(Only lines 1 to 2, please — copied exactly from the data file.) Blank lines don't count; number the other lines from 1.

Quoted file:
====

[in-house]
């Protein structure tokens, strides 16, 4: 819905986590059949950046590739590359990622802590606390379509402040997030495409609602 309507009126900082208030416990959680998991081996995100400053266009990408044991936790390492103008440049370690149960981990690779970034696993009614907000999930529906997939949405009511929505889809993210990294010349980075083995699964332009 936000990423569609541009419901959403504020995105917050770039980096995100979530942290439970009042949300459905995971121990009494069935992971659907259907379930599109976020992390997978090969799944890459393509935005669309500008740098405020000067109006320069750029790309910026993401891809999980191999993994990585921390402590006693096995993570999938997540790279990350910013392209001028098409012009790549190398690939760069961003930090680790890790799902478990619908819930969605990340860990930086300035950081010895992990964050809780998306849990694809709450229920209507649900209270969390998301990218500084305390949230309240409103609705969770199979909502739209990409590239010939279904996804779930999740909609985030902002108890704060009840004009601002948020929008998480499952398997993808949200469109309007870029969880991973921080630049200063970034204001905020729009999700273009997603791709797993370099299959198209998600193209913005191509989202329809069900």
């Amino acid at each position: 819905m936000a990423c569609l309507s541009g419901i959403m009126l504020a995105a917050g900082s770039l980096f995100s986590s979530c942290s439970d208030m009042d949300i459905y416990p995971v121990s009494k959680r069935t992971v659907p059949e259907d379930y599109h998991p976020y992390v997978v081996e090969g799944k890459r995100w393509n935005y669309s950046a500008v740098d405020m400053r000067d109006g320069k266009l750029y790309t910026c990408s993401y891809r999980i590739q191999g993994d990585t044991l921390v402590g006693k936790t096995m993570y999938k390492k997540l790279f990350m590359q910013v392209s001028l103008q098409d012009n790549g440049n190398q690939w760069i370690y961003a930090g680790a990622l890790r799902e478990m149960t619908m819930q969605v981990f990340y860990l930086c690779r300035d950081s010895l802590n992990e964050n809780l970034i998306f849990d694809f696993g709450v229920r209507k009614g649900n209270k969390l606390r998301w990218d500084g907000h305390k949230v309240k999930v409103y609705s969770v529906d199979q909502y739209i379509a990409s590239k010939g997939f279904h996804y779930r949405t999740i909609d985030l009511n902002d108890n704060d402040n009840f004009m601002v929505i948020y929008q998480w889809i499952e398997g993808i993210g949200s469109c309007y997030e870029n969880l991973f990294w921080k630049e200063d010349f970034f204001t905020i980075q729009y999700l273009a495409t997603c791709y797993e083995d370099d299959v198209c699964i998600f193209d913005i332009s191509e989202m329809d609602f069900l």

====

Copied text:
[in-house]
């Protein structure tokens, strides 16, 4: 819905986590059949950046590739590359990622802590606390379509402040997030495409609602 309507009126900082208030416990959680998991081996995100400053266009990408044991936790390492103008440049370690149960981990690779970034696993009614907000999930529906997939949405009511929505889809993210990294010349980075083995699964332009 936000990423569609541009419901959403504020995105917050770039980096995100979530942290439970009042949300459905995971121990009494069935992971659907259907379930599109976020992390997978090969799944890459393509935005669309500008740098405020000067109006320069750029790309910026993401891809999980191999993994990585921390402590006693096995993570999938997540790279990350910013392209001028098409012009790549190398690939760069961003930090680790890790799902478990619908819930969605990340860990930086300035950081010895992990964050809780998306849990694809709450229920209507649900209270969390998301990218500084305390949230309240409103609705969770199979909502739209990409590239010939279904996804779930999740909609985030902002108890704060009840004009601002948020929008998480499952398997993808949200469109309007870029969880991973921080630049200063970034204001905020729009999700273009997603791709797993370099299959198209998600193209913005191509989202329809069900």